London’s outdoor advertising is failing to represent the diversity of the city, particularly when it comes to women – that’s the finding from a major piece of research from University College London and commissioned by the Mayor of London.
But brands and advertising agencies are being given the chance to right some wrongs in a competition that offers up a whopping £500,000-worth of digital ad space to ideas that break stereotypes and showcase the true diversity of the women of London.
Speaking at the launch event this morning, held at the London Transport Museum, Heidi Alexander, London’s Deputy Mayor for Transport, explained how the research and competition had come about.
“Having launched the #BehindEveryGreatCity campaign last December, I think the Mayor of London wanted to think about practical ways that we could make a difference to our city to women’s experience. If you walk around the streets of London, whether you’re standing at the bus stop or walking along the platform on the tube, a lot of the images that you see in advertising don’t really represent the diversity of our city,” she said.
Transport for London owns a vast advertising network that includes 40% of London’s outdoor advertising space – and it’s heavy-traffic stuff. Around 31 million journeys are taken on London’s public transport network every single day. And the idea of launching a competition was seen as something positive that the city’s government could do to better the lives of Londoners.
It’s not the first time that TfL has been in the midst of debate around the representation of women across its advertising space – though this time the organisation is taking the lead in the conversation. In 2016, fitness supplement brand Protein World caused a furore with its ‘Beach Body ready’ campaign. That campaign generated about 70,000 complaints and led TfL, in collaboration with the Mayor’s office, to amend its policy and to prohibit images that promoted unrealistic body expectations.
“It’s interesting to note though, that Protein World have changed their approach since then and that is the sort of outcome that we want. We want to stimulate and promote better advertising campaigns to speak to London’s diversity,” said the Deputy Mayor. “And so this is about a positive campaign today that can shape the adverts out there that people are seeing. I think it’s really important because at the end of the day this isn’t like seeing an advert in a magazine where you can just flip the page over, it’s not like seeing an advert on television where you can just reach for the remote and change the channel.”
The research backing up the competition was led by Professor Jessica Ringrose and Dr Kaitlyn Regehr. They carried out qualitative research with a diverse group of women living across different boroughs, as well as working with groups of teenage girls to unpick the impact that stereotyped and unrepresentative depictions were having on them. Following that, they surveyed 2012 women and men to capture their views on gender and diversity in London’s advertising.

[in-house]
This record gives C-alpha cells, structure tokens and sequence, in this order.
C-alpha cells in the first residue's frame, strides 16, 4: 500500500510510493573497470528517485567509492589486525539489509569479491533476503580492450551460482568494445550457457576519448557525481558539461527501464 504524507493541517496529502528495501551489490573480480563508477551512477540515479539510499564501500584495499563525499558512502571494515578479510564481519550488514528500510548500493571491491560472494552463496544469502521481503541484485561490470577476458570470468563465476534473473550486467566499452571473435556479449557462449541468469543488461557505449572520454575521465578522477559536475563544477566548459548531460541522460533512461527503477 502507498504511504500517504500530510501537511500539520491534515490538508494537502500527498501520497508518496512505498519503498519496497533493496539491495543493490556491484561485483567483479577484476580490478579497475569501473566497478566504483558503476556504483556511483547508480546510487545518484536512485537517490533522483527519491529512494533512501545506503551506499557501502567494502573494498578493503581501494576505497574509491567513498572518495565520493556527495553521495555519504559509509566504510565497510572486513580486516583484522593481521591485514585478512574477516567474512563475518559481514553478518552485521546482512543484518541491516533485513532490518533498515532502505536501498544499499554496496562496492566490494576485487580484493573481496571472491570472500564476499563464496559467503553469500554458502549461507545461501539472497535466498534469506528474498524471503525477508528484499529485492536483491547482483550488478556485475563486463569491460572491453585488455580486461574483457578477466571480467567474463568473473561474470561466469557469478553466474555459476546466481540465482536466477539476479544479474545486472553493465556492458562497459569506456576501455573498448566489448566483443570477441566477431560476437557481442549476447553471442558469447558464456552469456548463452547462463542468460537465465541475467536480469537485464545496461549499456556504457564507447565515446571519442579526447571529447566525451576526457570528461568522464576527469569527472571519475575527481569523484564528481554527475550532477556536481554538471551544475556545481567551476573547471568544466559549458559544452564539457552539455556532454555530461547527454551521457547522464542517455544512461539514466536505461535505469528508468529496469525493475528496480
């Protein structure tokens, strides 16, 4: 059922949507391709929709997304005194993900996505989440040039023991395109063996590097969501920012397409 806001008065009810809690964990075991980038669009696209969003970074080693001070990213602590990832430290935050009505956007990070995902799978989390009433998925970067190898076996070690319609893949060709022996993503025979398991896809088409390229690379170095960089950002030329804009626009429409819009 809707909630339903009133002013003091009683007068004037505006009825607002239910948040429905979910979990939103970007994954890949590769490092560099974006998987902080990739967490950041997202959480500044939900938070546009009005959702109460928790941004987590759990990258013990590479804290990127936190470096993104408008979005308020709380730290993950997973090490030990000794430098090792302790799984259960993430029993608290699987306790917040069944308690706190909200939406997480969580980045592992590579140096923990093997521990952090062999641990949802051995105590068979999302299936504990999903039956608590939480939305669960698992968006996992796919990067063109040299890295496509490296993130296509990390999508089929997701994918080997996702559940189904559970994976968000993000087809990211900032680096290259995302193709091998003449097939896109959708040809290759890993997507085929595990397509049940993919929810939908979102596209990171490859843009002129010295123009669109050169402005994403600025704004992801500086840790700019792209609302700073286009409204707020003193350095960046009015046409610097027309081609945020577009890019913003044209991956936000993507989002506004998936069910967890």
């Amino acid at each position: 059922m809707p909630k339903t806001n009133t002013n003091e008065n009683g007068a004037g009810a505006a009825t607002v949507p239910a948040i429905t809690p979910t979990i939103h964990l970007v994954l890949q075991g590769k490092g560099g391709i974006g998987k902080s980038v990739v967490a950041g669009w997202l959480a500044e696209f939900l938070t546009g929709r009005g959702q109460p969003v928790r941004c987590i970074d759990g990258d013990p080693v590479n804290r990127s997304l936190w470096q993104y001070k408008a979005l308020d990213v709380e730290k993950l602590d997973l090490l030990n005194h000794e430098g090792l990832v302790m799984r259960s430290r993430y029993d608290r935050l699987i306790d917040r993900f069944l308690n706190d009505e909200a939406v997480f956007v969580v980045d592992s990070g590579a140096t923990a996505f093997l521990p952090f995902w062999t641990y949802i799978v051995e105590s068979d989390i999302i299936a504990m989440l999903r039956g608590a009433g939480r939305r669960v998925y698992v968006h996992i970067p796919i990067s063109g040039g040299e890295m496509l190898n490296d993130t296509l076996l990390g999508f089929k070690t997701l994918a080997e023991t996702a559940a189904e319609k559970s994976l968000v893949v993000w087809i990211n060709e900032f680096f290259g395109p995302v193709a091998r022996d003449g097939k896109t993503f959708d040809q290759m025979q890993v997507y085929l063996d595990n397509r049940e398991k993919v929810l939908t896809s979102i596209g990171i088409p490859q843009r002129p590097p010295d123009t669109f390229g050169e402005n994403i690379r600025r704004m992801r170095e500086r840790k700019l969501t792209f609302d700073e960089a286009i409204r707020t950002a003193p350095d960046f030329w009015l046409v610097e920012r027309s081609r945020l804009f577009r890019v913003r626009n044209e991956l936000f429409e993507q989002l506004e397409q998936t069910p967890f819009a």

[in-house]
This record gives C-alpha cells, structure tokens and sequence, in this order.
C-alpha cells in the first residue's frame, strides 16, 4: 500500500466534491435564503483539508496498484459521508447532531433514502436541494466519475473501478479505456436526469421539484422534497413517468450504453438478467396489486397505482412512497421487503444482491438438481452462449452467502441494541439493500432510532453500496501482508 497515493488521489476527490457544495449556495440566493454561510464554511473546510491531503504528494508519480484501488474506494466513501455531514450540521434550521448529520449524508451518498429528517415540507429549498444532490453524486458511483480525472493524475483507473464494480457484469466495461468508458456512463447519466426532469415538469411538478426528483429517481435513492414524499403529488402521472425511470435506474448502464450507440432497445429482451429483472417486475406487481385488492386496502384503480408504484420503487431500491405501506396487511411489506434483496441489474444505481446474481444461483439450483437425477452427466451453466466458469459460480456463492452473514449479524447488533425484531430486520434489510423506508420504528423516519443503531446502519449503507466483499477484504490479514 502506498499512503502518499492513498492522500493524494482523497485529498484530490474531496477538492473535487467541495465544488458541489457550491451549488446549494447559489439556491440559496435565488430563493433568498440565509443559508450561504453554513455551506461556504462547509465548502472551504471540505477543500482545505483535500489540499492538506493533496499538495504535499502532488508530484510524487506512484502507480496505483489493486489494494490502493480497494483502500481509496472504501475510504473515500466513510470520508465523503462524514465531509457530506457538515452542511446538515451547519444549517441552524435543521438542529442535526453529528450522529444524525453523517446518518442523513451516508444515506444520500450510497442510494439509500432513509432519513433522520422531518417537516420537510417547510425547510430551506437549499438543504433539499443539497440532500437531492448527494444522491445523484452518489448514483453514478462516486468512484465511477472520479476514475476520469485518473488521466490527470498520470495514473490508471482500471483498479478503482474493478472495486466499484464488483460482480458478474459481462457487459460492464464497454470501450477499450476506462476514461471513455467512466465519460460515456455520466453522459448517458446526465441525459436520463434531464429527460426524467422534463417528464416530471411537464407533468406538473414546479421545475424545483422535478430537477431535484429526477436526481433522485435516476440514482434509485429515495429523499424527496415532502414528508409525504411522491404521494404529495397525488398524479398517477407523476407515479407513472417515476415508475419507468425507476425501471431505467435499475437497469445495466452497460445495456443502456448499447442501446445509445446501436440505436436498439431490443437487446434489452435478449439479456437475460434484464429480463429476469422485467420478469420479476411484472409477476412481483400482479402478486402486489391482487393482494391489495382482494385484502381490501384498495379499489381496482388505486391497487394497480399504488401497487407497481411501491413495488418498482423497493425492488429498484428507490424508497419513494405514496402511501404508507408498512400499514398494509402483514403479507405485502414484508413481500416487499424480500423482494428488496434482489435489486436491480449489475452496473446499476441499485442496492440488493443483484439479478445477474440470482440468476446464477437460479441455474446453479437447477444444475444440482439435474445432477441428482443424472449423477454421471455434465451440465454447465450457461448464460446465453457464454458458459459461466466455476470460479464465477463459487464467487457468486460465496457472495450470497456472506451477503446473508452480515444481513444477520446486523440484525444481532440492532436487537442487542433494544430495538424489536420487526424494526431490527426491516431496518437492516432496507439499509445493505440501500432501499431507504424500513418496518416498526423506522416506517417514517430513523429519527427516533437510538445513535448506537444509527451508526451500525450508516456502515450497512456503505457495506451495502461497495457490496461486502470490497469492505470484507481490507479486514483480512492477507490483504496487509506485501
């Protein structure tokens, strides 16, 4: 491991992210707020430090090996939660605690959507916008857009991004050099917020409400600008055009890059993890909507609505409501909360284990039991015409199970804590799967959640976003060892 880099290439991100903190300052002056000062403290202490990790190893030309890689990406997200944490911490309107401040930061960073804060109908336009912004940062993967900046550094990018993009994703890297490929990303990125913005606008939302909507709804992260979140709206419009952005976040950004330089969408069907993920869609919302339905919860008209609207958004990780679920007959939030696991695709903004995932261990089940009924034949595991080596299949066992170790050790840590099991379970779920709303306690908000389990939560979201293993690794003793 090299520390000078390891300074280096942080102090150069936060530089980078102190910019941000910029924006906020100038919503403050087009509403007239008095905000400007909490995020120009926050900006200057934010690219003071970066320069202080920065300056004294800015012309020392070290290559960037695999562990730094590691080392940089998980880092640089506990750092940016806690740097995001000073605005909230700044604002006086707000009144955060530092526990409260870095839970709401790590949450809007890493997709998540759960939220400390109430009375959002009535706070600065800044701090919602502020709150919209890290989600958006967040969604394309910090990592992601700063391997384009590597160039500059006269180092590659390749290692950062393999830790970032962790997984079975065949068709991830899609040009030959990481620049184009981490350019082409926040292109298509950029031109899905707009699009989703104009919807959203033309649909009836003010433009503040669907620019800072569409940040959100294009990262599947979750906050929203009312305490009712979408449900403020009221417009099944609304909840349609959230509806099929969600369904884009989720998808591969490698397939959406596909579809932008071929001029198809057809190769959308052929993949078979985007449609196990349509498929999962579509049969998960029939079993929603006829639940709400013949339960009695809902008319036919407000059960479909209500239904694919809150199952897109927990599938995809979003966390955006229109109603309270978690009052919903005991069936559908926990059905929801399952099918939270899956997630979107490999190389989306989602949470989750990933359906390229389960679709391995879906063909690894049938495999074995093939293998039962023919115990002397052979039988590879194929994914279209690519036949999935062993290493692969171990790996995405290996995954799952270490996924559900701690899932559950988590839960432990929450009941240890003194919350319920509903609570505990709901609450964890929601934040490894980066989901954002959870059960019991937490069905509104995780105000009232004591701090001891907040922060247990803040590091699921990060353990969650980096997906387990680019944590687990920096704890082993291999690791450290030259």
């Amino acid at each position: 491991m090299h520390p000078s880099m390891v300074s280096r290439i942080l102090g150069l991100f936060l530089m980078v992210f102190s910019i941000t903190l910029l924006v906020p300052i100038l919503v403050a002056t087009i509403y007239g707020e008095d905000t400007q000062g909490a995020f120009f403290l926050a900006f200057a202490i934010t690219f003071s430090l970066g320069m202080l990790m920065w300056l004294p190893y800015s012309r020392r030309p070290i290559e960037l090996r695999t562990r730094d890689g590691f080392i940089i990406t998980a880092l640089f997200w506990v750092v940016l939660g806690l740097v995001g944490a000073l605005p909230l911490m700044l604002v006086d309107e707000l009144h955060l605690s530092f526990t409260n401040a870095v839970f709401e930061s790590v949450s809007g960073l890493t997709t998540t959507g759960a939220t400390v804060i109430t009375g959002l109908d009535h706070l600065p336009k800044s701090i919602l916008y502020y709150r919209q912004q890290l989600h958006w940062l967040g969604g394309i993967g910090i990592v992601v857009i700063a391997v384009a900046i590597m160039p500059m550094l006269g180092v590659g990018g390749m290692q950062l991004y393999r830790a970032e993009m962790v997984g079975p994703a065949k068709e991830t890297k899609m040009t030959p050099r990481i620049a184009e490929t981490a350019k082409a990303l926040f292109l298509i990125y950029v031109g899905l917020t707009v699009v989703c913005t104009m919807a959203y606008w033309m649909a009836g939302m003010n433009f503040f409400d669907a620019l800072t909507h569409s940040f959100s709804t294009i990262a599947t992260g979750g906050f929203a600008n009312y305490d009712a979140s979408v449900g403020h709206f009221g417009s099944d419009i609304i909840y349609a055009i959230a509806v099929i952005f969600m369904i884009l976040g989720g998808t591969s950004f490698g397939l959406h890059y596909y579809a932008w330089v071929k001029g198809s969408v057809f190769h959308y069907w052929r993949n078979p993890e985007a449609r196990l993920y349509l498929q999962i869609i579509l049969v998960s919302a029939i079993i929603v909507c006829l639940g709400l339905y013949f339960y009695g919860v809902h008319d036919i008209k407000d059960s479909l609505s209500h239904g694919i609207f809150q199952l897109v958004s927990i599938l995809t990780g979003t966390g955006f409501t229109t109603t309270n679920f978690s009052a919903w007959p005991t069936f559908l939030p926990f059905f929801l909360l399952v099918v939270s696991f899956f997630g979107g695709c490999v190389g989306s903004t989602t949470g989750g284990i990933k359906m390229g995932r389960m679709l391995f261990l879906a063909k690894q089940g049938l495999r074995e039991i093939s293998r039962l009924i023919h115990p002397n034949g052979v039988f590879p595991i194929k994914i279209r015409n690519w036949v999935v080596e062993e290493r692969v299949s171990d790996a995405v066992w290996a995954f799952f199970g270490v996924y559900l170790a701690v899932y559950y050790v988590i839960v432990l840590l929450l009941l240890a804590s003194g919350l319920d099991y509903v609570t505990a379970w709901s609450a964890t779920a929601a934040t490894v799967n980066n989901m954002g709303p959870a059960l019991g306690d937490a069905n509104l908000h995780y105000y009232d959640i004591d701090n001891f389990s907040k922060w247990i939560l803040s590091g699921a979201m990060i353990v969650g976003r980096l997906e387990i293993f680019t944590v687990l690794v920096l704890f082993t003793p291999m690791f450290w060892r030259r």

While the survey revealed that 49% of people felt that the quality of ads had improved over the past few years, 39% of Londoners felt badly represented in London’s advertising.
When it came to sexualised imagery of women, participants did not feel enough substantive change had happened. “The same typology of adverts is still there. As one of our participants said, maybe the strapline is not sexist but the bodies are still there and the same constant pressure around diet, fitness, slimming products,” said Professor Jessica Ringrose. “That’s what a lot of our teenage girls expressed; they were upset about that and feeling pressurised.”
The research dug down into different dimensions of diversity – and found the advertising to not only be lacking in diversity but missing out on commercial opportunities. For example, when it came to age diversity, 69% of 18-34 men felt ‘very’ or ‘fairly well’ represented in London’s ads, while 55% of women over the age of 55 felt ‘fairly badly or ‘very badly’ represented. Over half (51%) of BAME Londoners stated that their ethnicity was not well-represented in London’s advertising, despite the fact that participants voted the diversity of people and cultures in London as their second favourite aspect of the city.
Only 18% of those surveyed recalled seeing an ad featuring a disabled person. One participant even pointed out that she was not even considered as a valuable consumer, noting an absence of advertising content in wheelchair access elevators and corridors within the TfL network.
Another troubling finding was that where certain brands were increasing the ethnic diversity of their ads, they were doing so by using hypersexualised images of women of colour, thus creating and reinforcing a whole slew of damaging stereotypes.
The research also highlighted the responsibility that advertisers and media owners have when it comes to ads in public spaces. Participants noted that it was impossible to ‘turn off’ ads in public spaces as they could at home, which meant that they were less able to control the imagery their children were exposed to.
“We need to think about outdoor advertising as non-consensual right? And if you find the images to be problematic it’s actually assaultive. So we need to think about outdoor advertising in a different way,” said Dr Kaitlyn Regehr.
The competition marks an effort to encourage brands advertising to London to fully lean into the diversity of the city and to get creative with a more representative and varied depiction of women.
The competition is open to agencies and brands, and the deadline is October 22nd. Find out more about entering here